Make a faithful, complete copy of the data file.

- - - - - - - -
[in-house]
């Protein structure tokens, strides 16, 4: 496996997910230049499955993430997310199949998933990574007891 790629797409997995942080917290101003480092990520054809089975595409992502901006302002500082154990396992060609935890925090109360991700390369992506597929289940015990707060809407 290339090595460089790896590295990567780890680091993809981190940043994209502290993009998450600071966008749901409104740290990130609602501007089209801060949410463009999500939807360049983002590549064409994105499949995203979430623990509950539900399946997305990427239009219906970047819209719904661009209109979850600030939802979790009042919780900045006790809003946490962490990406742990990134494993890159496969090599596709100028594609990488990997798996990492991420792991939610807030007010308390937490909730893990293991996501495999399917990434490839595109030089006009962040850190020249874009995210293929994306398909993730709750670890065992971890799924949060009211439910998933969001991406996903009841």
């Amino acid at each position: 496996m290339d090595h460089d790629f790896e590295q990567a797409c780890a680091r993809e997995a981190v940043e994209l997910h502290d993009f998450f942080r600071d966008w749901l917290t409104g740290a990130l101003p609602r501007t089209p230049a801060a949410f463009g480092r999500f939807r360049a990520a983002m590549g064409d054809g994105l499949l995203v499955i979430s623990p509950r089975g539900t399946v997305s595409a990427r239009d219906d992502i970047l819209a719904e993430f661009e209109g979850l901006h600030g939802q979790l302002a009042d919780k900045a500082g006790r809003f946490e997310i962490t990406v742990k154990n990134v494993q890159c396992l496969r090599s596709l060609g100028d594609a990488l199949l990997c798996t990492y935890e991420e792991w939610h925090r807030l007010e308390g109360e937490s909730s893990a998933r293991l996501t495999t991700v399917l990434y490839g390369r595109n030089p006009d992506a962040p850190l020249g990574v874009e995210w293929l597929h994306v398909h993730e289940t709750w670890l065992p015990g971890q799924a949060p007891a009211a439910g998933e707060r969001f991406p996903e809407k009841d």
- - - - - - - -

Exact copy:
[in-house]
């Protein structure tokens, strides 16, 4: 496996997910230049499955993430997310199949998933990574007891 790629797409997995942080917290101003480092990520054809089975595409992502901006302002500082154990396992060609935890925090109360991700390369992506597929289940015990707060809407 290339090595460089790896590295990567780890680091993809981190940043994209502290993009998450600071966008749901409104740290990130609602501007089209801060949410463009999500939807360049983002590549064409994105499949995203979430623990509950539900399946997305990427239009219906970047819209719904661009209109979850600030939802979790009042919780900045006790809003946490962490990406742990990134494993890159496969090599596709100028594609990488990997798996990492991420792991939610807030007010308390937490909730893990293991996501495999399917990434490839595109030089006009962040850190020249874009995210293929994306398909993730709750670890065992971890799924949060009211439910998933969001991406996903009841």
């Amino acid at each position: 496996m290339d090595h460089d790629f790896e590295q990567a797409c780890a680091r993809e997995a981190v940043e994209l997910h502290d993009f998450f942080r600071d966008w749901l917290t409104g740290a990130l101003p609602r501007t089209p230049a801060a949410f463009g480092r999500f939807r360049a990520a983002m590549g064409d054809g994105l499949l995203v499955i979430s623990p509950r089975g539900t399946v997305s595409a990427r239009d219906d992502i970047l819209a719904e993430f661009e209109g979850l901006h600030g939802q979790l302002a009042d919780k900045a500082g006790r809003f946490e997310i962490t990406v742990k154990n990134v494993q890159c396992l496969r090599s596709l060609g100028d594609a990488l199949l990997c798996t990492y935890e991420e792991w939610h925090r807030l007010e308390g109360e937490s909730s893990a998933r293991l996501t495999t991700v399917l990434y490839g390369r595109n030089p006009d992506a962040p850190l020249g990574v874009e995210w293929l597929h994306v398909h993730e289940t709750w670890l065992p015990g971890q799924a949060p007891a009211a439910g998933e707060r969001f991406p996903e809407k009841d």